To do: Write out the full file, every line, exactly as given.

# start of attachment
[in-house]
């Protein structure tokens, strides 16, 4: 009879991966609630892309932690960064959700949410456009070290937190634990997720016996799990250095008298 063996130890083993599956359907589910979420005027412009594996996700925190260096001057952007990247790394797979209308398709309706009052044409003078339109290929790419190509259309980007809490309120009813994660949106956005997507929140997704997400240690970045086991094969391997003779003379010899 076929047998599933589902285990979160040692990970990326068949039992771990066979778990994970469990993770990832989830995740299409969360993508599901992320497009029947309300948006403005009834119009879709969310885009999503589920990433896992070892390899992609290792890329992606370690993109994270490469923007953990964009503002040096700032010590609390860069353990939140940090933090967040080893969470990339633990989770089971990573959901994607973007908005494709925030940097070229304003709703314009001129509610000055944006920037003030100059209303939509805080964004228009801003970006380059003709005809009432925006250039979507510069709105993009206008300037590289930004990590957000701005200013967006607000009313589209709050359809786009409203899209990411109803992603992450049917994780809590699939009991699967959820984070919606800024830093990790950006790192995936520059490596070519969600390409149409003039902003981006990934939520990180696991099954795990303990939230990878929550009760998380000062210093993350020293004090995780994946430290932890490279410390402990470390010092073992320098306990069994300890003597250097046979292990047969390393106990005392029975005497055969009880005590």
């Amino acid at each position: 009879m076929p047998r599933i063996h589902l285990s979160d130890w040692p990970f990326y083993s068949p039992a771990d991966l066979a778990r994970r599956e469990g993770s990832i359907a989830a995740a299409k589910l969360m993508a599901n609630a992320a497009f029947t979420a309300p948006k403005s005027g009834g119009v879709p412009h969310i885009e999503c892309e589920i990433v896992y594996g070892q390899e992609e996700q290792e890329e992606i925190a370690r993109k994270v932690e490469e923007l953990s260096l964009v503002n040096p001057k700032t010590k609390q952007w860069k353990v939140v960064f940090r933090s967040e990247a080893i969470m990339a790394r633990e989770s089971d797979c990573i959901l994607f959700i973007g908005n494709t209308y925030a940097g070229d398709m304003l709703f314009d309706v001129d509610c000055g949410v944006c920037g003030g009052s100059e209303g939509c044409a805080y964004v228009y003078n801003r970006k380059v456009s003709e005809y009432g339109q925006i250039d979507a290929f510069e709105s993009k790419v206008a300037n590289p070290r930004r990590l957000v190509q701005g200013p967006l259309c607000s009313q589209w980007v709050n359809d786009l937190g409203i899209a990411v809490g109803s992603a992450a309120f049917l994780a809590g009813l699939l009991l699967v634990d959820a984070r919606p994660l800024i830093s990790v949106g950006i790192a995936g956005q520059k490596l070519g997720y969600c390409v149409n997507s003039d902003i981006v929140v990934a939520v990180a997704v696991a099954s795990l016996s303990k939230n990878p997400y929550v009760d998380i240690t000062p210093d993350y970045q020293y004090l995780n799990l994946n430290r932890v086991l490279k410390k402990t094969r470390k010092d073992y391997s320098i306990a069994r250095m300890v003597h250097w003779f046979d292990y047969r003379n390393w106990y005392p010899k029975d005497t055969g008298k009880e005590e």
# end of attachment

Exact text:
[in-house]
């Protein structure tokens, strides 16, 4: 009879991966609630892309932690960064959700949410456009070290937190634990997720016996799990250095008298 063996130890083993599956359907589910979420005027412009594996996700925190260096001057952007990247790394797979209308398709309706009052044409003078339109290929790419190509259309980007809490309120009813994660949106956005997507929140997704997400240690970045086991094969391997003779003379010899 076929047998599933589902285990979160040692990970990326068949039992771990066979778990994970469990993770990832989830995740299409969360993508599901992320497009029947309300948006403005009834119009879709969310885009999503589920990433896992070892390899992609290792890329992606370690993109994270490469923007953990964009503002040096700032010590609390860069353990939140940090933090967040080893969470990339633990989770089971990573959901994607973007908005494709925030940097070229304003709703314009001129509610000055944006920037003030100059209303939509805080964004228009801003970006380059003709005809009432925006250039979507510069709105993009206008300037590289930004990590957000701005200013967006607000009313589209709050359809786009409203899209990411109803992603992450049917994780809590699939009991699967959820984070919606800024830093990790950006790192995936520059490596070519969600390409149409003039902003981006990934939520990180696991099954795990303990939230990878929550009760998380000062210093993350020293004090995780994946430290932890490279410390402990470390010092073992320098306990069994300890003597250097046979292990047969390393106990005392029975005497055969009880005590």
């Amino acid at each position: 009879m076929p047998r599933i063996h589902l285990s979160d130890w040692p990970f990326y083993s068949p039992a771990d991966l066979a778990r994970r599956e469990g993770s990832i359907a989830a995740a299409k589910l969360m993508a599901n609630a992320a497009f029947t979420a309300p948006k403005s005027g009834g119009v879709p412009h969310i885009e999503c892309e589920i990433v896992y594996g070892q390899e992609e996700q290792e890329e992606i925190a370690r993109k994270v932690e490469e923007l953990s260096l964009v503002n040096p001057k700032t010590k609390q952007w860069k353990v939140v960064f940090r933090s967040e990247a080893i969470m990339a790394r633990e989770s089971d797979c990573i959901l994607f959700i973007g908005n494709t209308y925030a940097g070229d398709m304003l709703f314009d309706v001129d509610c000055g949410v944006c920037g003030g009052s100059e209303g939509c044409a805080y964004v228009y003078n801003r970006k380059v456009s003709e005809y009432g339109q925006i250039d979507a290929f510069e709105s993009k790419v206008a300037n590289p070290r930004r990590l957000v190509q701005g200013p967006l259309c607000s009313q589209w980007v709050n359809d786009l937190g409203i899209a990411v809490g109803s992603a992450a309120f049917l994780a809590g009813l699939l009991l699967v634990d959820a984070r919606p994660l800024i830093s990790v949106g950006i790192a995936g956005q520059k490596l070519g997720y969600c390409v149409n997507s003039d902003i981006v929140v990934a939520v990180a997704v696991a099954s795990l016996s303990k939230n990878p997400y929550v009760d998380i240690t000062p210093d993350y970045q020293y004090l995780n799990l994946n430290r932890v086991l490279k410390k402990t094969r470390k010092d073992y391997s320098i306990a069994r250095m300890v003597h250097w003779f046979d292990y047969r003379n390393w106990y005392p010899k029975d005497t055969g008298k009880e005590e």